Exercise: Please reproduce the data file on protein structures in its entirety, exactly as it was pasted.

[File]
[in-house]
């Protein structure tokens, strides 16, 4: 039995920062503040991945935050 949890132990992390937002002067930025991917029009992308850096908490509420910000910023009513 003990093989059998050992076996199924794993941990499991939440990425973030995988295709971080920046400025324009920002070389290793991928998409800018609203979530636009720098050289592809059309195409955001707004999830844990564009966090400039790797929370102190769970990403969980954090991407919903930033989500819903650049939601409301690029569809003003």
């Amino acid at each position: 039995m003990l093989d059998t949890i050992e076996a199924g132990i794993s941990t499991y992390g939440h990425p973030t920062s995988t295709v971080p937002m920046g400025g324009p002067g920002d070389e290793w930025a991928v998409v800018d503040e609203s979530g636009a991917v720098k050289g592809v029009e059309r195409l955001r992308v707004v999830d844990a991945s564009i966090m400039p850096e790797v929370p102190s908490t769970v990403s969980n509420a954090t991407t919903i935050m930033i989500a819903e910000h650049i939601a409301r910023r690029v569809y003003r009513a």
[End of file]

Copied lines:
[in-house]
């Protein structure tokens, strides 16, 4: 039995920062503040991945935050 949890132990992390937002002067930025991917029009992308850096908490509420910000910023009513 003990093989059998050992076996199924794993941990499991939440990425973030995988295709971080920046400025324009920002070389290793991928998409800018609203979530636009720098050289592809059309195409955001707004999830844990564009966090400039790797929370102190769970990403969980954090991407919903930033989500819903650049939601409301690029569809003003």
């Amino acid at each position: 039995m003990l093989d059998t949890i050992e076996a199924g132990i794993s941990t499991y992390g939440h990425p973030t920062s995988t295709v971080p937002m920046g400025g324009p002067g920002d070389e290793w930025a991928v998409v800018d503040e609203s979530g636009a991917v720098k050289g592809v029009e059309r195409l955001r992308v707004v999830d844990a991945s564009i966090m400039p850096e790797v929370p102190s908490t769970v990403s969980n509420a954090t991407t919903i935050m930033i989500a819903e910000h650049i939601a409301r910023r690029v569809y003003r009513a």